Make it easy to get around, while reclaiming streets for public life.
Government needs a target to guide transport investments and policies, and the most important target to use is the share of trips made by each mode. Simply put, Sydney needs an overarching goal for reducing the share of trips made by car that drives transportation decision-making. This target should be translated into strategies and investments to bring it about, with regular calibration and revision so that over time we actually make progress.
The network of heavy rail, metro, light rail, ferry and rapid bus lines forms the backbone public transport network. This is what people use to cover distance. As Sydney builds out more of the network the goal is to move toward an interconnected grid of lines that allows a person to go from anywhere to anywhere – like what you see in mature transit cities around the world.
If we are going to be in a world where public transport carries a much larger volume of trips, then we are going to need to find a way to pay for the higher operating costs. That means shifting service to higher efficiency lines (which carry more people at lower costs) and looking for better ways to deliver service – supported by regular incremental fare increases and, in the long run, land use changes that put the people in places where public transport works best.
People should be able to access backbone public transport stations in all kinds of different ways: primarily walking and cycling, but over time supplemented by new technologies – electric scooters, on-demand shuttles and things that haven’t been invented yet. Given how spread out Sydney is, in some cases solving the “last mile” problem may actually require solving the “last five kilometres.”
Cycling is one of the most efficient, easy, and low-cost ways of getting around in cities all over the world. To have high rates of cycling requires one thing: physically separated cycle lanes. These lanes can also accommodate stand-up electric scooters and electric bikes — which make their use a viable option for going up hills, wearing nice clothes, or just not being athletic. In the outer suburbs, where extreme heat and greater distances are significant challenges, cycling may be best encouraged as a last-mile option to rail, metro and rapid bus hubs. Shade, road separation, drinking water provision and secure storage will be a priority on these cycle links.
In the future people are going to use a car when they need one without having to own one. Carsharing (as represented today by companies like GoGet) and ride-sharing (as represented today by companies like Uber) are the early examples. As the vehicle fleet evolves toward autonomous electric cars, it’s simply not going to make sense for people to own their own cars when they can summon one to get where they want to be at any time. The net result will be a massive gain of urban space as all of the street space and garages can be converted to new uses. Sydney should do everything in its power to support this transition.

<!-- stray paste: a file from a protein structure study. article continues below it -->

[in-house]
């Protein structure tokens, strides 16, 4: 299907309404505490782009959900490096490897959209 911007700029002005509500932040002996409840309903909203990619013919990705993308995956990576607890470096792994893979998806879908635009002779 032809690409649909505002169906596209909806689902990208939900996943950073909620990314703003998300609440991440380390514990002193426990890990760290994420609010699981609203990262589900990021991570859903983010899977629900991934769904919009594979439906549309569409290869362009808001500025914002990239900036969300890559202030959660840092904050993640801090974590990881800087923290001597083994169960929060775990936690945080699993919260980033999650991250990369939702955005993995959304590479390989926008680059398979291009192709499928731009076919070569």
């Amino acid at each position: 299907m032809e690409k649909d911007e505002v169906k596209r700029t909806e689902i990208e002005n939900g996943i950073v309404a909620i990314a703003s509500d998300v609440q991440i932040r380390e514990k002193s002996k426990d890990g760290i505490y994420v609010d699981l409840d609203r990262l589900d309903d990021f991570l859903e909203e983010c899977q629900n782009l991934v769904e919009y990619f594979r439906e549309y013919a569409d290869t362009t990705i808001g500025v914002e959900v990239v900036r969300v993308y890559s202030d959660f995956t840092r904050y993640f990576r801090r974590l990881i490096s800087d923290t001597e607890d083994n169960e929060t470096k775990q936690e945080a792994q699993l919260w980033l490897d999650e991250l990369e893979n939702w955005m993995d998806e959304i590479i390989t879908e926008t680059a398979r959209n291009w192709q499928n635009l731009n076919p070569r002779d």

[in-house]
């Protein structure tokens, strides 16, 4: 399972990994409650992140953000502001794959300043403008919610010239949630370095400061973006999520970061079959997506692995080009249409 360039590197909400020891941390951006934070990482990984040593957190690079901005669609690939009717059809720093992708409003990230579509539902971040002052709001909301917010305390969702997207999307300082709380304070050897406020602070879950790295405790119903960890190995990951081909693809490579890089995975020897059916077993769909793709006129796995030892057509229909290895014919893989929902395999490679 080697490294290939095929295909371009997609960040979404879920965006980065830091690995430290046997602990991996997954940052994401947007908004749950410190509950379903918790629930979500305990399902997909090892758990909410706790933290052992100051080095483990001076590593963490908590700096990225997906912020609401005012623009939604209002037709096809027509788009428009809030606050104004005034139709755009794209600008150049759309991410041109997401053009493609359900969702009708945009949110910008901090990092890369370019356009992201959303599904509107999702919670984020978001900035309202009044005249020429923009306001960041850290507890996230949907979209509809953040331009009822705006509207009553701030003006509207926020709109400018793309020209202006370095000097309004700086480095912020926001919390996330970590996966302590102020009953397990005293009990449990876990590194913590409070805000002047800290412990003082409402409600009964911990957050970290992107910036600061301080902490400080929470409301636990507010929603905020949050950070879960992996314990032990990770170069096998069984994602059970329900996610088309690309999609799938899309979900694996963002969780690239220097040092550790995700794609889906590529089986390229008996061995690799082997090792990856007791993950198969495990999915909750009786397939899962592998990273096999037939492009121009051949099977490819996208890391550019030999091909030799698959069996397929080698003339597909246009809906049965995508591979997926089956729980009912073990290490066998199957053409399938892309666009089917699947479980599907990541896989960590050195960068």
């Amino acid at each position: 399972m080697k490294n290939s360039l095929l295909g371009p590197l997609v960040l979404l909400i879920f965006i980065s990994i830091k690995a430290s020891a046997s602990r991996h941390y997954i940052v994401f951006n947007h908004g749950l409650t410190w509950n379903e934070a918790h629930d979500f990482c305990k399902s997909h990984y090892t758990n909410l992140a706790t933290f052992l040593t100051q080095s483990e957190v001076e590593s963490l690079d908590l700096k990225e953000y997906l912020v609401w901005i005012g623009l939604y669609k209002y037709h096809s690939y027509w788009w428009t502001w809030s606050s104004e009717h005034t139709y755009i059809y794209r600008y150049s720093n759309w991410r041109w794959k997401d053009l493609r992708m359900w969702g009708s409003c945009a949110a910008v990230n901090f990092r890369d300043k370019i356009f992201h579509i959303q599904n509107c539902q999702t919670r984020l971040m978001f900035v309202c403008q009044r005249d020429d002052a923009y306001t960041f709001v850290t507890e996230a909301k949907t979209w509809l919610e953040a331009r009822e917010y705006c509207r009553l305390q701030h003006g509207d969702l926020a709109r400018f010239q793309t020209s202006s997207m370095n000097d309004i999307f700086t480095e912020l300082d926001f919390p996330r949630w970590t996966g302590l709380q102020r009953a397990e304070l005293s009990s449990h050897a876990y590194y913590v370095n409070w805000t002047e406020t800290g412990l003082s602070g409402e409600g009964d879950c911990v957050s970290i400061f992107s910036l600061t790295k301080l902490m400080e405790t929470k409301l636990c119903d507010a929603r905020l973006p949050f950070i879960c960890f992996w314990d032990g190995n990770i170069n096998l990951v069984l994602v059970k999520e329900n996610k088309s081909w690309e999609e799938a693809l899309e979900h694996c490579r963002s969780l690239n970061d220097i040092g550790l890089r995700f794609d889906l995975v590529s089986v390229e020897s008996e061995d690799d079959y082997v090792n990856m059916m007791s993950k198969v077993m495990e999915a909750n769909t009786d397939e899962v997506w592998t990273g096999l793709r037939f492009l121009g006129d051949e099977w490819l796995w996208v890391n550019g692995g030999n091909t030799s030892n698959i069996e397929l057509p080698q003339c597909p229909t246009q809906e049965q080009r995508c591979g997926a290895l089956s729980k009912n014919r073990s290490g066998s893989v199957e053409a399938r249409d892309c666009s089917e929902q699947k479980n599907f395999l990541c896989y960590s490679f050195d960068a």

Sydney needs a plan for removing parking, over time, from central locations while still making it easy for deliveries and services, and prioritising space for people with mobility impairments. In some cases, it will make sense as a transition strategy to provide parking at outer train stations, in order to let people transfer from car-dependent suburbia to the urban mobility network as far away from the centre as possible. Residential parking requirements will be reduced, with parking de-coupled from housing, especially close to hubs.
From an economic perspective, congestion is a sign of a mispriced resource. One of the most powerful tools we could use to manage congestion is to price driving appropriately, following the lead of cities like London. A modern road pricing scheme would improve on London’s cordon, by creating a system that is flexible, dynamic, and distance based.
The final step, which builds on all the previous steps, is to begin converting street space to provide a better public realm for pedestrians. Put simply, this means widening footpaths, or in a few cases embracing full pedestrianisation. By switching to a more sustainable, high-performance mobility system, we will be able to reap the benefits of a more liveable public realm for strolling, sitting, and simply enjoying city life. Everywhere in the world, great cities are walking cities, and Sydney can be one of the best.
Getting goods in and around a dense city is no easy task. As we take steps to make Sydney more walkable and sustainable, we need to remember to include freight and deliveries in our thinking. Things are changing fast – from home delivery to robotic warehouses to drones, and Sydney has the opportunity to use new technologies to make city life easier.